We’ll have a citizen research middle, a co-working space, and an dental background lab. But , once built, the work of being impressive is not done-it’s a continual process to not be a relic. Libraries are multi-use spaces I can’t even list all of the different activities we saw happening at the library. We went to the map room, the reading rooms, the microfiche room, and the children’s section (Winne the Pooh! ).
We stepped over art students making sketches of the building interior, we breezed through one of the two amazing exhibitions curated by the library’s staff, we tip-toed through the library’s rooms for research fellows. Each of these places were full of human beings, doing-I don’t know what. Perhaps one of them was there to look online for a job, and maybe one was researching a story from their family history. I’m sure one of them was there to read poetry, or look at old maps, and I’m equally sure that someone was there simply because she had no place else to visit.
Perhaps someone is on the verge of treating tumor, or writing their first novel. Each one was in their own universe of thought, of ideas, of creation. In the international development community, when we talk about participatory or community-based development, I’m not sure why libraries aren’t at the end of our tongues. They will be the ultimate manifestation of individuals defining and conference their own needs. Libraries are a civic responsibility. New York Open public Library was constructed with private money and it is largely maintained with private money, as are many libraries in this country.
Team Maria’s Libraries has had the conversation about private donations many times, including doing a two month research project on it this summer. We’ve experimented with different models of garnering funds from the community, and nothing has really taken hold quite yet. Maria had a lot of questions for our noble tour guide about this aspect of things-especially about how the trustees work. Of course people have their own interests for being on a library board, but overall, supporting libraries is firmly in the sphere of civic duty.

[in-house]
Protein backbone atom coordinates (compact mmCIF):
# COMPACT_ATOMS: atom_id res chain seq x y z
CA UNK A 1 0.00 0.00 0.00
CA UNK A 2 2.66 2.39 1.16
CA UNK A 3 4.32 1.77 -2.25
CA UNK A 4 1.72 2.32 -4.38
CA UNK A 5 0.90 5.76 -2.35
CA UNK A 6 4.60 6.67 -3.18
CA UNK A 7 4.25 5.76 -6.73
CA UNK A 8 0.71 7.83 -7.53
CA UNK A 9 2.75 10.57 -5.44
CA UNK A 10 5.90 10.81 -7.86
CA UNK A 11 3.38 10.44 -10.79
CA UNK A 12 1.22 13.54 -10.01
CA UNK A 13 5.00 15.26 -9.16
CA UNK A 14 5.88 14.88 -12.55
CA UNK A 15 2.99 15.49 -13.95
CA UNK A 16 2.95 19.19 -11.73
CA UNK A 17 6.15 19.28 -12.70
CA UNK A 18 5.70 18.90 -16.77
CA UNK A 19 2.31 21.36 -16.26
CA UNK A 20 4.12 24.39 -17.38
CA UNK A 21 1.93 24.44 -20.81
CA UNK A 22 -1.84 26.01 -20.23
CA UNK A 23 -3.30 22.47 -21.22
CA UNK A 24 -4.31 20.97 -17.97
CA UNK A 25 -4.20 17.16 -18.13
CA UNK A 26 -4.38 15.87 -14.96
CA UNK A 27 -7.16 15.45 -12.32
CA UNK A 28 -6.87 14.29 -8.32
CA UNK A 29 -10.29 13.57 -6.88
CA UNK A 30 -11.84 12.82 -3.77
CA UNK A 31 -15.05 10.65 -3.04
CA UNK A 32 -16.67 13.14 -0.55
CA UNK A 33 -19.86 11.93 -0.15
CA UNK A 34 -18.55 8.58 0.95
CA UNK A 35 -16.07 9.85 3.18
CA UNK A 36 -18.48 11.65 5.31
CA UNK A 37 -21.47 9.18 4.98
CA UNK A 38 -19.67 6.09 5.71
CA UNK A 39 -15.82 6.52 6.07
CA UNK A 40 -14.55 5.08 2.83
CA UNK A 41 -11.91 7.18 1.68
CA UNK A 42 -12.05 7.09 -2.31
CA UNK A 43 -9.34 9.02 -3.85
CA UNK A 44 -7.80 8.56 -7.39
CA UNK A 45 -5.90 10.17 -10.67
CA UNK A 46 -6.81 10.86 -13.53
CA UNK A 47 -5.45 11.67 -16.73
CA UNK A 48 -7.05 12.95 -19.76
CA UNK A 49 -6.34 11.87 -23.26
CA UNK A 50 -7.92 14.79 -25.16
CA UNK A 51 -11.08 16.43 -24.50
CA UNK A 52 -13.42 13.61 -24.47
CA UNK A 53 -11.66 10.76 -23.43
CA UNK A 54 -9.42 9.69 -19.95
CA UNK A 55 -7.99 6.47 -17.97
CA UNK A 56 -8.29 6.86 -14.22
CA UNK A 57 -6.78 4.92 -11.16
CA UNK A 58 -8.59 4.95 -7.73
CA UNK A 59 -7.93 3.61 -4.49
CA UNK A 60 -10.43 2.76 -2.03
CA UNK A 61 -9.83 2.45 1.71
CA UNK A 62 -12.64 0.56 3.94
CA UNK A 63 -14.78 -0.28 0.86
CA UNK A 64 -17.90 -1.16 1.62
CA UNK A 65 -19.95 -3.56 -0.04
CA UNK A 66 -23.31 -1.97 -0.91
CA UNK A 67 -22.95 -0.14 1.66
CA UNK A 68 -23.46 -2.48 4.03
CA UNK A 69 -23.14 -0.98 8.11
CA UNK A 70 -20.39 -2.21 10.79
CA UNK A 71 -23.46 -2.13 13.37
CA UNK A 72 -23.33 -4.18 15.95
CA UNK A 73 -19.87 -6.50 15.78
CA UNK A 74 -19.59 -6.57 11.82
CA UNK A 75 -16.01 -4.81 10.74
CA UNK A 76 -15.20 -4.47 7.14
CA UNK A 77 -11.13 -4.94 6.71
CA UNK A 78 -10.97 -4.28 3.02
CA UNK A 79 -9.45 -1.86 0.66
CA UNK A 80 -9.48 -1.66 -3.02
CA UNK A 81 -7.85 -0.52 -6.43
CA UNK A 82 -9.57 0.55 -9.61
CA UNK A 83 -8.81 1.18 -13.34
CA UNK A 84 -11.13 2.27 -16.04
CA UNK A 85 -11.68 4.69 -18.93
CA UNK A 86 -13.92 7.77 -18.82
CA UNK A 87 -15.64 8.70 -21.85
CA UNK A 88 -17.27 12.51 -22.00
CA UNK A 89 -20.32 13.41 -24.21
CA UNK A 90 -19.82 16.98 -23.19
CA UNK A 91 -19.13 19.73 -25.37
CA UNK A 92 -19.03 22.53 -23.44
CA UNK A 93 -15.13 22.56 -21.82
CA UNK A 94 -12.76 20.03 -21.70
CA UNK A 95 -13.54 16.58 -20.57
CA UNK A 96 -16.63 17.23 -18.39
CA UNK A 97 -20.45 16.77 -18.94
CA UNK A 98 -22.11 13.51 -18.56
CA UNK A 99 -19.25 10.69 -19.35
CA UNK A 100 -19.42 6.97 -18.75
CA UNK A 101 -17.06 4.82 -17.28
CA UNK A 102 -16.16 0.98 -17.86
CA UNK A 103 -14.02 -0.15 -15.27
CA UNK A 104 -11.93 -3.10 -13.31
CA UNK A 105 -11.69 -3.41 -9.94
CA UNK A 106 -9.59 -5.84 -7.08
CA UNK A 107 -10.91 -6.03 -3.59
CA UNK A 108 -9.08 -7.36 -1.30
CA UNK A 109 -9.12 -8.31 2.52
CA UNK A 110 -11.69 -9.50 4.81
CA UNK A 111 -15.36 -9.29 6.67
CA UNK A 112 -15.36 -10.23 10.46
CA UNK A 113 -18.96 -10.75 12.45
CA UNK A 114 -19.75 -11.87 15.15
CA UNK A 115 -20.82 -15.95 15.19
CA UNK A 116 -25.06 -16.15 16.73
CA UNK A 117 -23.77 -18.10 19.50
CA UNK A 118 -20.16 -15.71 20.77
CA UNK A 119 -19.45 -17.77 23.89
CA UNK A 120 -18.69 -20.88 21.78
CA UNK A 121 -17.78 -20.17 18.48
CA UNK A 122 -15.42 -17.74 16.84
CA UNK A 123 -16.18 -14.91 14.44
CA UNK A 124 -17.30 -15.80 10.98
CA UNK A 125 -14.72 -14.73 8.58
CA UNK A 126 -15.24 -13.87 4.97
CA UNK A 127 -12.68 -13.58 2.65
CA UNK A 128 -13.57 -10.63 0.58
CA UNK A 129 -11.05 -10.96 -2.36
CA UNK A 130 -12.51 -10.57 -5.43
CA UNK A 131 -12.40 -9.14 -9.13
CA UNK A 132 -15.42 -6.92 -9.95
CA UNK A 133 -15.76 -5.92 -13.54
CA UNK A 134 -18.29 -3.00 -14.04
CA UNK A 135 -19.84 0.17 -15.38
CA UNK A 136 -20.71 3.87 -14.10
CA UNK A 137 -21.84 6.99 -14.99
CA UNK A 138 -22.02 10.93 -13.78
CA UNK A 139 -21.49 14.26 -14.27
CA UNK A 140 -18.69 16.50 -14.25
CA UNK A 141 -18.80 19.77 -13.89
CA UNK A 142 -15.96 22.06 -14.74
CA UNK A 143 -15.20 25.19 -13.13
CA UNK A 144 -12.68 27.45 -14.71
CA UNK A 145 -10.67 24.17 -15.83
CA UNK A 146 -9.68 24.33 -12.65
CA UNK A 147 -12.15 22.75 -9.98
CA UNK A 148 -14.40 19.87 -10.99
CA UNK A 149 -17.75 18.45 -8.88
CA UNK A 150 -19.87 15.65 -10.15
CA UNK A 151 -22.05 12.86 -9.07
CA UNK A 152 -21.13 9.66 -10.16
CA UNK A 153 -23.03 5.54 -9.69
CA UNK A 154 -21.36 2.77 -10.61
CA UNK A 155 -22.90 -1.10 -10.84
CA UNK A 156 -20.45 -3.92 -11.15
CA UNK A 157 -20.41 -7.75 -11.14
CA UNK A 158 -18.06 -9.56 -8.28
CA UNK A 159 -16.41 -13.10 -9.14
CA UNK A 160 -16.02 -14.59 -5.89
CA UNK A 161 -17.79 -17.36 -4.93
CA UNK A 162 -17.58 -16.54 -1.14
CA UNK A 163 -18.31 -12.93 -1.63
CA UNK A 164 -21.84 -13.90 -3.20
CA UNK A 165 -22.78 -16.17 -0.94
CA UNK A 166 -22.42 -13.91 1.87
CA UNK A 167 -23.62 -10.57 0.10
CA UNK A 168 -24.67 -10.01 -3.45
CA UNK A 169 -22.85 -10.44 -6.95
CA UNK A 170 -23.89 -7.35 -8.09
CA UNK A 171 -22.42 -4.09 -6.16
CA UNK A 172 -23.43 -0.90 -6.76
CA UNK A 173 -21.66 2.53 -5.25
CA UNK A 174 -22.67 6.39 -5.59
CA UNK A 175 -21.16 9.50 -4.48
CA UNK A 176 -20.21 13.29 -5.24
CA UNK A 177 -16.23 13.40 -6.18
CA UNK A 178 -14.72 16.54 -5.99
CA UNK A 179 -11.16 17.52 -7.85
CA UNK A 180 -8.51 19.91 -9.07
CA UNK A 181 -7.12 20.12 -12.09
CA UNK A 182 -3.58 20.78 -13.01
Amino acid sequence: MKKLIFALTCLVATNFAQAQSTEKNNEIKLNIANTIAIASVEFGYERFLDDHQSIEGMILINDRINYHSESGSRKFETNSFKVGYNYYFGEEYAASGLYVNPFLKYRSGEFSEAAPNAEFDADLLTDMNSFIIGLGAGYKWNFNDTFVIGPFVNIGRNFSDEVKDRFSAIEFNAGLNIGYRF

Another way to look at Maria’s “libraries are like an ocean” comment would be to consider the intricate collection of actors required to make a library run and be relevant-although perhaps we should call it an ecosystem. Private citizens, government, technical experts in library science, architecture, and technology, and of course the library users-all of these groups need to be in balance, to work in separate spheres but in concert with each other. This is a library.
In Conclusion The tour of the NYPL is greatly inspiring; it was also both intimidating and affirming. While Maria has been working for 12 years and Maria’s Libraries has been working for 4 years towards the completion of the library in Busia, we continually realize that we’re only just starting. Since ML has been included, we’ve spent 2 yrs training our romantic relationship with the federal government, 2 yrs settling the house rights issues on the storyline of collection land, and today we’ve started our negotiation process with the architects across the building programs.
We’ve yet to recognize our local patron (if anyone scanning this is the Brooke Astor of Traditional western Kenya, email me! ), and determining what’s needed in the entire collection collection is not up for grabs yet. This technique is sluggish and sometimes feels as though some hurdles. Which it will eventually continue being, for so long as the collection is around.